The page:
Saturday, July 27, 2013

Fever after interferon injection for HCV predicts treatment success

Fever after interferon injection for HCV predicts treatment success

Last Updated: 2013-07-25 15:20:15 -0400 (Reuters Health)

By Will Boggs, MD

NEW YORK (Reuters Health) - Patients with chronic hepatitis C virus (HCV) who become febrile after peginterferon alfa-2a (PEG-IFN) injection are more likely to have a virological response than those who don't, a retrospective study suggests.

"Many patients find it difficult to complete interferon-based regimens because of the side-effects," Dr. Yaron Rotman from National Institutes of Health, Bethesda, Maryland told Reuters Health by email. "Clinicians can use our findings as a tool to encourage patients who suffer from side effects, to let them know that these actually suggest they are responding, and to help convince them to persist and maintain their compliance and adherence to treatment."

Fever commonly follows PEG-IFN injection, but the factors that predict the magnitude of this febrile response and its association with the antiviral efficacy of PEG-IFN are unknown.

To explore this issue, Dr. Rotman and colleagues reviewed data from a prospective trial of 60 treatment-na�ve adults with chronic HCV.

Most (57%) were infected with genotype 1, and their average age was 52 years.

As reported online July 11th in the Journal of Hepatology, oral temperature rose above 38.0 C in 20 patients (33%) at a median of 12.5 hours after injection.

The maximum temperature increase correlated strongly with the first phase virological decline, with a 0.49 C increase for each 1 log10 decline in viral levels.

Temperature increases did not differ significantly by gender. The link between temperature increase and virological decline also didn't differ by gender, nor by the presence or absence of cirrhosis or the viral genotype.

The maximum temperature change was higher for patients with the IL28B-related SNP rs12979860 CC genotype, and the correlation of maximum temperature increase with virological decline was limited to patients with the CC genotype.

Despite the link of temperature change with virological response, maximum temperature change did not predict either rapid or sustained virological response very well, and it was only a weak predictor of early virological response.

"Since the spike of fever is independent of virological predictors of response, it could potentially serve in the research setting as a tool to tease out host interferon-responsiveness from viral- and liver-related factors," the researchers say.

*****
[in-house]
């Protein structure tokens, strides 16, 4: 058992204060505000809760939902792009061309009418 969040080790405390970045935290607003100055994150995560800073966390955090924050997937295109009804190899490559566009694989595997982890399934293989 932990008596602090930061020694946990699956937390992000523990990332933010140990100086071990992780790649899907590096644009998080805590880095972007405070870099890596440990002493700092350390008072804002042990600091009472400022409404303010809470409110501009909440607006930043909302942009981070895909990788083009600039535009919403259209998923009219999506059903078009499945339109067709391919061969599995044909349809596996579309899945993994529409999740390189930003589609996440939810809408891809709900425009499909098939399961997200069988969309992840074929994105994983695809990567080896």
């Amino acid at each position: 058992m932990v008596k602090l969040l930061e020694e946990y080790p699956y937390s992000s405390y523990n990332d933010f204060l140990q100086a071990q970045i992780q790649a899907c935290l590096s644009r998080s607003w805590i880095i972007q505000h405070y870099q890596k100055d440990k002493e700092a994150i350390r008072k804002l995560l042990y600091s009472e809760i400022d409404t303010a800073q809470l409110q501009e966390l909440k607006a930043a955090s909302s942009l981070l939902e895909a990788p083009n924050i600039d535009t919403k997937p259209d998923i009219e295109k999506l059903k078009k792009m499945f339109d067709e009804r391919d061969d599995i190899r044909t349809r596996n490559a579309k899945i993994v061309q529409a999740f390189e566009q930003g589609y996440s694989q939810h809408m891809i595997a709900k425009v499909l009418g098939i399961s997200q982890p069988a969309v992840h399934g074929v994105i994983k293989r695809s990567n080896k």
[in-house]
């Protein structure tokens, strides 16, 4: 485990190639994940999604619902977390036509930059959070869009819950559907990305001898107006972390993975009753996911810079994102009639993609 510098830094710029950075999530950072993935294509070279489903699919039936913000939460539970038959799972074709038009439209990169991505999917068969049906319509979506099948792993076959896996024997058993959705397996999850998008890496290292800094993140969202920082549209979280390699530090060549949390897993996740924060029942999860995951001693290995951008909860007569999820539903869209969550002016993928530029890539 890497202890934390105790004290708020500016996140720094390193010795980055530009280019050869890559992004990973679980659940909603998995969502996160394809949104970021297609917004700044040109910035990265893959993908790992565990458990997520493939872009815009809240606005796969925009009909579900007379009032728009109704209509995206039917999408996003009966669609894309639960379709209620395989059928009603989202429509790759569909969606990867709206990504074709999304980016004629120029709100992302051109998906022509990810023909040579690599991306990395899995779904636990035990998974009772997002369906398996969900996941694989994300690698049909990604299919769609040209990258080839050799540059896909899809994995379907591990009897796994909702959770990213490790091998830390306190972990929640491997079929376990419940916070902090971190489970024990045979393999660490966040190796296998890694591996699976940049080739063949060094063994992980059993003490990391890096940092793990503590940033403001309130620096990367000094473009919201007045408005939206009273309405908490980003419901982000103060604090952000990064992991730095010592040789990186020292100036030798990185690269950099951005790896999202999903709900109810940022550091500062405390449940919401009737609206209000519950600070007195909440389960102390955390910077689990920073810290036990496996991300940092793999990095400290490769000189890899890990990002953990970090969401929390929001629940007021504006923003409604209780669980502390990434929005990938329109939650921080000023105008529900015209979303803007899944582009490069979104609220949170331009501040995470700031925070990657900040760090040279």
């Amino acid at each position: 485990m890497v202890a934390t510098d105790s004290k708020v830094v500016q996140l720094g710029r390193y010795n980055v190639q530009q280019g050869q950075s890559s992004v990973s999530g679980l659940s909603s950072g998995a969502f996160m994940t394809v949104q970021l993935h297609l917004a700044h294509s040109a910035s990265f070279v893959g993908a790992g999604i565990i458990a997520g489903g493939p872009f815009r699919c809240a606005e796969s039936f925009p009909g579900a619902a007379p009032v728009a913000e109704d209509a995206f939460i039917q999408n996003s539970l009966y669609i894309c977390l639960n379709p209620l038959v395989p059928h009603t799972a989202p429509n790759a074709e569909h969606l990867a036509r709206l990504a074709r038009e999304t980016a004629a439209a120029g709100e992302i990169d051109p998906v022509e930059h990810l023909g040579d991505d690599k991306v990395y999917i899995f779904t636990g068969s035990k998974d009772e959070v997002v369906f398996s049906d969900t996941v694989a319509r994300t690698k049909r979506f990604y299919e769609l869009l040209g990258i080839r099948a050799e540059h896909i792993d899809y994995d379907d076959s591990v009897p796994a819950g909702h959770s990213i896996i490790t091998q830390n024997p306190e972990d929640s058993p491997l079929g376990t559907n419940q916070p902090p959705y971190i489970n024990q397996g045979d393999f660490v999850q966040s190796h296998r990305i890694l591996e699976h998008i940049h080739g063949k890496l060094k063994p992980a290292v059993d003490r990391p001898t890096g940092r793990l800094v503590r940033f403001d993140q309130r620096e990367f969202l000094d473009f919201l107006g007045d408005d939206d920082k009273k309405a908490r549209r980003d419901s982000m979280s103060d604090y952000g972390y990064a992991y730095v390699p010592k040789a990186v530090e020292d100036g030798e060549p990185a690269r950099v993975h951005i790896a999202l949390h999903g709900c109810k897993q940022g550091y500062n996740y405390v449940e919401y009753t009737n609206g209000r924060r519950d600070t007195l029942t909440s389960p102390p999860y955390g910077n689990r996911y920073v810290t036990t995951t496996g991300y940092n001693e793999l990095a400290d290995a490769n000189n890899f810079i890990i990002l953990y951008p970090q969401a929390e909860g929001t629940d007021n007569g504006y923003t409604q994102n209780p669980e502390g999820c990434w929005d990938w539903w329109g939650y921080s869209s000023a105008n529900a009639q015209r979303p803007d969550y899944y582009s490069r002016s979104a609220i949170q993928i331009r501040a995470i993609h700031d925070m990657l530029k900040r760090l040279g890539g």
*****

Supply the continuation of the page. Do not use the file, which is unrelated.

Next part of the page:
"The clinical importance of the study is in the novel appreciation that medication side-effects are closely linked to its efficacy," Dr. Rotman said.

"Of course," he continued, "the interferon-induced fever is not causing viral clearance, and we are not claiming that, but its occurrence early on (in the first 24 hours) can give patients and their doctors an inclination that the drug is actually doing its job."

Dr. Hans Van Vlierberghe from Ghent University Hospital in Belgium, who has published work on chronic HCV treatment, told Reuters Health by email, "This is a very nice and elegant study, monitoring temperature after peginterferon administration and linking the rise in temperature to response. However, treatment of hepatitis C is evolving more and more to an interferon-free combination schedule, making the observation by the authors less and less relevant."

Dr. Rotman added, "I would have to credit the first author, Hwalih Han, BSN, BS, the research nurse specialist, who has done a significant amount of the work on this study under my mentorship. Research nurses are not typically involved in the analysis and writing of clinical trial manuscripts; our work shows how physicians and nurses can work in synergy not only in clinical care, but also in research, especially in areas that straddle both disciplines."


J Hepatol 2013.

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